I am an assistant professor in the School of Urban and Regional Planning. My research and teaching are shaped by my journey across design, planning, and social policy over the past fifteen years, both as a scholar and as a practitioner. In my scholarship I examine the role of planning, policy, and law in the marginalization of some communities, especially Indigenous peoples and immigrants. I also explore possibilities for intercultural collaboration and solidarity work in contexts where structural power imbalances – such as settler colonial dispossession and forced migration – are at play.
I was trained as a professional designer in Chile, received a Master of Arts in Political Science from Memorial University of Newfoundland, and hold a PhD in Community and Regional Planning from the University of British Columbia. Before joining Ryerson, I worked with governments in Chile and Canada conducting public consultations and social policy evaluation. I have also been involved in community-engaged research with immigrants and municipalities in Metro Vancouver, as well as supporting the struggles of the Mapuche nation for self-determination.
My work is grounded in the acknowledgement that academic and government practices have often harmed and exploited some groups in society. In my teaching I strive to create spaces for students to reflect critically on these complicit relations as they prepare for professional practice. My current work is guided by a joint research agenda with Mapuche partners in Chile, which follows the priorities identified locally in an attempt to put academic work at the service of Indigenous ways of planning. I publish and present my work both in English and Spanish as a way to open up spaces for dialogue regarding planning experiences in South and North America.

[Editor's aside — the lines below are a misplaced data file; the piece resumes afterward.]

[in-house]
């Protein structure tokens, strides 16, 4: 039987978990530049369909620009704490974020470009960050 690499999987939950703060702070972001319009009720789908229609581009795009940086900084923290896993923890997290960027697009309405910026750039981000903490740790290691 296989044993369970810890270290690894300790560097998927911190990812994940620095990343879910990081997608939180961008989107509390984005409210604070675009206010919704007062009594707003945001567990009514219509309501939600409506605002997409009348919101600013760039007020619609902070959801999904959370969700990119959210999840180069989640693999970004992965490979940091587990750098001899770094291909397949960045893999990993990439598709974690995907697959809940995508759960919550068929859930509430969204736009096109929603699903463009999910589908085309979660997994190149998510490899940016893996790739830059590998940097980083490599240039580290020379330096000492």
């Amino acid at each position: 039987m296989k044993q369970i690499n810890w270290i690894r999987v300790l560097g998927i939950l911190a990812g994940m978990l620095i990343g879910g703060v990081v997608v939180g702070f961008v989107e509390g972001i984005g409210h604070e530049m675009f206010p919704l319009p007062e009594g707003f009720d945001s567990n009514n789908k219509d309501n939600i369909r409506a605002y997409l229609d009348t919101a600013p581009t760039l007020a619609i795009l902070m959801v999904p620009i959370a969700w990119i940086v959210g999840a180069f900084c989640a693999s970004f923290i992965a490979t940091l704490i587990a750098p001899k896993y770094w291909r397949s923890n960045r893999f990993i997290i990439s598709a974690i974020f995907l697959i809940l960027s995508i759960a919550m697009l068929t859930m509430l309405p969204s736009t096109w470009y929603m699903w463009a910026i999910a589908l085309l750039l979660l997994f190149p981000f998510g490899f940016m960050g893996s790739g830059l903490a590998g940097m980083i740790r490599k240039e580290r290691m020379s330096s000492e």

My scholarship is guided by a key concern: to make visible the role of planning in the dispossession and marginalization of certain communities – particularly Indigenous peoples – while exploring ways to change such trajectory in increasingly diverse contexts. Previous research projects have examined policies related to Indigenous consultation, social planning as a catalyst for dialogue between Indigenous peoples and immigrants in cities, and making municipal planning more responsive to immigrant and refugee needs. My current research with Mapuche partners in Chile engages with questions of Indigenous land use planning and intercultural governance.